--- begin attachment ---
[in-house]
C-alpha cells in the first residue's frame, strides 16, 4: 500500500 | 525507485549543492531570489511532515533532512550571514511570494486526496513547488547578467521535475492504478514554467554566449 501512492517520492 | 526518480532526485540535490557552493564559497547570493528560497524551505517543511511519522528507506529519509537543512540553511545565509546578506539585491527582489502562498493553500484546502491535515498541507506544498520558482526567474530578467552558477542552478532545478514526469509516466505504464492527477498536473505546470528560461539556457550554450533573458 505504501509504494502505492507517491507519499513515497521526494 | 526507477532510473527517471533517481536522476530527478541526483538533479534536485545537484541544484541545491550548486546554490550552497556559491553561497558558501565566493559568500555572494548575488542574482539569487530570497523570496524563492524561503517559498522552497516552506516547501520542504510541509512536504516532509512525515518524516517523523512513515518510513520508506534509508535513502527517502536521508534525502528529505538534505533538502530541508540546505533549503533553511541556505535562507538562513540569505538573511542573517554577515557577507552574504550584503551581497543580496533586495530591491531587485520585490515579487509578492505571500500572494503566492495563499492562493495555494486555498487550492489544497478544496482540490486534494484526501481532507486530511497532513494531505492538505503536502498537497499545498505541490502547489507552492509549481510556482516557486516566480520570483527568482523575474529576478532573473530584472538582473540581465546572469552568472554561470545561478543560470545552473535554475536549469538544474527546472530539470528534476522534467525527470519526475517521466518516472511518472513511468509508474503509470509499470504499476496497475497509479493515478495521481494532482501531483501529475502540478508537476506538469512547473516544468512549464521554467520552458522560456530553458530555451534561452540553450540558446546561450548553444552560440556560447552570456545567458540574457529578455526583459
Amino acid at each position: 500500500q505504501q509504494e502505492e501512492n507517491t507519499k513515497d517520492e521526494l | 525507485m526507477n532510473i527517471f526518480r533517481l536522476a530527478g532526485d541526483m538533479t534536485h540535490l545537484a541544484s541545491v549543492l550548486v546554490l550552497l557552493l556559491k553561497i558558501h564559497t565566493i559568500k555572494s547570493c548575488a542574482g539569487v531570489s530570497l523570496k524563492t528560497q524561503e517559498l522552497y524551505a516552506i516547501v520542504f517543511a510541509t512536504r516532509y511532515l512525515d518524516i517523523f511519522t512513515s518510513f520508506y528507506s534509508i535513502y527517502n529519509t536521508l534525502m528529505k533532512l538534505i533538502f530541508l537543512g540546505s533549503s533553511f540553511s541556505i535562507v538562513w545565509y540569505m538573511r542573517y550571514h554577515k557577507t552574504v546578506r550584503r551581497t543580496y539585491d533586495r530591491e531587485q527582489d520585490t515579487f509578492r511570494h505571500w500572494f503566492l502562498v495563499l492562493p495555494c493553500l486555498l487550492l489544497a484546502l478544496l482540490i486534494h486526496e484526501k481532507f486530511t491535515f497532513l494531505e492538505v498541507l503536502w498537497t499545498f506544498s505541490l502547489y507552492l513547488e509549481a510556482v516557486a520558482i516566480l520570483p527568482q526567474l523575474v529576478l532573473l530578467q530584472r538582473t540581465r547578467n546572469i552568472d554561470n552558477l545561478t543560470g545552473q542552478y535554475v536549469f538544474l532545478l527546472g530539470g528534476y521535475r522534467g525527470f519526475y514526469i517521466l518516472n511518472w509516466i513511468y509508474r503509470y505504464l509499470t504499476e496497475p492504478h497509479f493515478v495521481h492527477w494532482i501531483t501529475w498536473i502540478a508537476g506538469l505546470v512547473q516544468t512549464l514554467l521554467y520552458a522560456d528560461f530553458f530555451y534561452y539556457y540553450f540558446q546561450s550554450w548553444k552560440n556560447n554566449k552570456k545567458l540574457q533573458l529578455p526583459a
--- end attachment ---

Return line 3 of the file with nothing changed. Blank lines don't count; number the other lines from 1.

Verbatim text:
Amino acid at each position: 500500500q505504501q509504494e502505492e501512492n507517491t507519499k513515497d517520492e521526494l | 525507485m526507477n532510473i527517471f526518480r533517481l536522476a530527478g532526485d541526483m538533479t534536485h540535490l545537484a541544484s541545491v549543492l550548486v546554490l550552497l557552493l556559491k553561497i558558501h564559497t565566493i559568500k555572494s547570493c548575488a542574482g539569487v531570489s530570497l523570496k524563492t528560497q524561503e517559498l522552497y524551505a516552506i516547501v520542504f517543511a510541509t512536504r516532509y511532515l512525515d518524516i517523523f511519522t512513515s518510513f520508506y528507506s534509508i535513502y527517502n529519509t536521508l534525502m528529505k533532512l538534505i533538502f530541508l537543512g540546505s533549503s533553511f540553511s541556505i535562507v538562513w545565509y540569505m538573511r542573517y550571514h554577515k557577507t552574504v546578506r550584503r551581497t543580496y539585491d533586495r530591491e531587485q527582489d520585490t515579487f509578492r511570494h505571500w500572494f503566492l502562498v495563499l492562493p495555494c493553500l486555498l487550492l489544497a484546502l478544496l482540490i486534494h486526496e484526501k481532507f486530511t491535515f497532513l494531505e492538505v498541507l503536502w498537497t499545498f506544498s505541490l502547489y507552492l513547488e509549481a510556482v516557486a520558482i516566480l520570483p527568482q526567474l523575474v529576478l532573473l530578467q530584472r538582473t540581465r547578467n546572469i552568472d554561470n552558477l545561478t543560470g545552473q542552478y535554475v536549469f538544474l532545478l527546472g530539470g528534476y521535475r522534467g525527470f519526475y514526469i517521466l518516472n511518472w509516466i513511468y509508474r503509470y505504464l509499470t504499476e496497475p492504478h497509479f493515478v495521481h492527477w494532482i501531483t501529475w498536473i502540478a508537476g506538469l505546470v512547473q516544468t512549464l514554467l521554467y520552458a522560456d528560461f530553458f530555451y534561452y539556457y540553450f540558446q546561450s550554450w548553444k552560440n556560447n554566449k552570456k545567458l540574457q533573458l529578455p526583459a